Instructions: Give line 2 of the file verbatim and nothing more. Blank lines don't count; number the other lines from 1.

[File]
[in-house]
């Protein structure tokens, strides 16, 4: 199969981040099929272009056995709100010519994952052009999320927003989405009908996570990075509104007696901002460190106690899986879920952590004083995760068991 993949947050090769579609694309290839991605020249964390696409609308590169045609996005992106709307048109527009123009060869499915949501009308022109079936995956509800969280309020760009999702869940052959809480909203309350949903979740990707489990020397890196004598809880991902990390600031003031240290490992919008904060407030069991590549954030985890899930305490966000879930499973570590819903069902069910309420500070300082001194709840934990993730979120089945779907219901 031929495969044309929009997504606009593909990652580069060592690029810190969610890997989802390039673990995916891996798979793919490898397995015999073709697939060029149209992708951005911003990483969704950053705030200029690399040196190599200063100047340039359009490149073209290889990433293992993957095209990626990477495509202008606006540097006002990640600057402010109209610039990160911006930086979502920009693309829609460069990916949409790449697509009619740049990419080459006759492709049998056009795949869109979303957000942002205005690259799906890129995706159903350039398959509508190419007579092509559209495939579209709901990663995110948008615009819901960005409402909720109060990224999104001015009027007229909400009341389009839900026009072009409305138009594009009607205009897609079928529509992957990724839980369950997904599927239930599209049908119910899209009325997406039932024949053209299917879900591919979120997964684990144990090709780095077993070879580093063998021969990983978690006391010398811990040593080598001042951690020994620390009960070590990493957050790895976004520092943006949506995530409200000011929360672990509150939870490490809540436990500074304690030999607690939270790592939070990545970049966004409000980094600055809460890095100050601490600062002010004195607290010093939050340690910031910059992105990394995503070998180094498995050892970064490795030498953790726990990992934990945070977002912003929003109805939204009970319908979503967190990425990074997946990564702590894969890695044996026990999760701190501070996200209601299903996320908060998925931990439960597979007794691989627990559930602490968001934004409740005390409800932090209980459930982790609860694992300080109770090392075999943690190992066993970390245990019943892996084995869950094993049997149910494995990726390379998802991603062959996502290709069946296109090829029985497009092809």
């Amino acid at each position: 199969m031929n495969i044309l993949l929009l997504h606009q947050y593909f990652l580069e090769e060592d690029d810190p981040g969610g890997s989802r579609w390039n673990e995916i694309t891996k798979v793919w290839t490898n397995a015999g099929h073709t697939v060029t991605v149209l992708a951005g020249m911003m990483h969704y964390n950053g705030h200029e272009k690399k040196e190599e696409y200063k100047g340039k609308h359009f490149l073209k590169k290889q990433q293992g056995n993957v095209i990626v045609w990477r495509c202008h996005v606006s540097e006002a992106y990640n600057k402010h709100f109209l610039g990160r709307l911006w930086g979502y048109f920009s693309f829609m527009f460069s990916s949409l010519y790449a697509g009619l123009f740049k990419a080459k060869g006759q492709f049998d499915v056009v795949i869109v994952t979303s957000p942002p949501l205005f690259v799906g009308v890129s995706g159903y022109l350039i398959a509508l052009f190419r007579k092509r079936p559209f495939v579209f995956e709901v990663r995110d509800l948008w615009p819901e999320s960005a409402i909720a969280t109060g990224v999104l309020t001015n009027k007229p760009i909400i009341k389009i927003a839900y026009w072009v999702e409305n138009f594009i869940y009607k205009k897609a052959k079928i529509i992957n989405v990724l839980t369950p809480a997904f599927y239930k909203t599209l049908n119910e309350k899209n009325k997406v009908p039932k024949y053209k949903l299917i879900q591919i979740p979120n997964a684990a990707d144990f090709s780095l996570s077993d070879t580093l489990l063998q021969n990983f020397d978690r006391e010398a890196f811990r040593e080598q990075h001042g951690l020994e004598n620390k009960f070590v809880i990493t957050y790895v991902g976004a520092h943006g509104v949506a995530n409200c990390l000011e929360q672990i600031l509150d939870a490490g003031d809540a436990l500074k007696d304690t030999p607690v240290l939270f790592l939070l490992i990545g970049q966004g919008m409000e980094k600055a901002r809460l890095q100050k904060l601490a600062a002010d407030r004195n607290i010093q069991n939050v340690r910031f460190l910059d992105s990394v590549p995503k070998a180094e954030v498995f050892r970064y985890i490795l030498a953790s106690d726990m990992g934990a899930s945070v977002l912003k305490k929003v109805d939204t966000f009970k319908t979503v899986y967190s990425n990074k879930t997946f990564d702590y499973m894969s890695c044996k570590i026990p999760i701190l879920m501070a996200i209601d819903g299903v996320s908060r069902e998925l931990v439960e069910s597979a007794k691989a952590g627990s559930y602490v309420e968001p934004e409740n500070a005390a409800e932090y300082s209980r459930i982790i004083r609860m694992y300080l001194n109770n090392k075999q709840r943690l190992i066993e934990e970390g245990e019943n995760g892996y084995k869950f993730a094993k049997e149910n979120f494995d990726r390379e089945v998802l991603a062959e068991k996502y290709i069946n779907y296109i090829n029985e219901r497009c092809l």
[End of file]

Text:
């Protein structure tokens, strides 16, 4: 199969981040099929272009056995709100010519994952052009999320927003989405009908996570990075509104007696901002460190106690899986879920952590004083995760068991 993949947050090769579609694309290839991605020249964390696409609308590169045609996005992106709307048109527009123009060869499915949501009308022109079936995956509800969280309020760009999702869940052959809480909203309350949903979740990707489990020397890196004598809880991902990390600031003031240290490992919008904060407030069991590549954030985890899930305490966000879930499973570590819903069902069910309420500070300082001194709840934990993730979120089945779907219901 031929495969044309929009997504606009593909990652580069060592690029810190969610890997989802390039673990995916891996798979793919490898397995015999073709697939060029149209992708951005911003990483969704950053705030200029690399040196190599200063100047340039359009490149073209290889990433293992993957095209990626990477495509202008606006540097006002990640600057402010109209610039990160911006930086979502920009693309829609460069990916949409790449697509009619740049990419080459006759492709049998056009795949869109979303957000942002205005690259799906890129995706159903350039398959509508190419007579092509559209495939579209709901990663995110948008615009819901960005409402909720109060990224999104001015009027007229909400009341389009839900026009072009409305138009594009009607205009897609079928529509992957990724839980369950997904599927239930599209049908119910899209009325997406039932024949053209299917879900591919979120997964684990144990090709780095077993070879580093063998021969990983978690006391010398811990040593080598001042951690020994620390009960070590990493957050790895976004520092943006949506995530409200000011929360672990509150939870490490809540436990500074304690030999607690939270790592939070990545970049966004409000980094600055809460890095100050601490600062002010004195607290010093939050340690910031910059992105990394995503070998180094498995050892970064490795030498953790726990990992934990945070977002912003929003109805939204009970319908979503967190990425990074997946990564702590894969890695044996026990999760701190501070996200209601299903996320908060998925931990439960597979007794691989627990559930602490968001934004409740005390409800932090209980459930982790609860694992300080109770090392075999943690190992066993970390245990019943892996084995869950094993049997149910494995990726390379998802991603062959996502290709069946296109090829029985497009092809």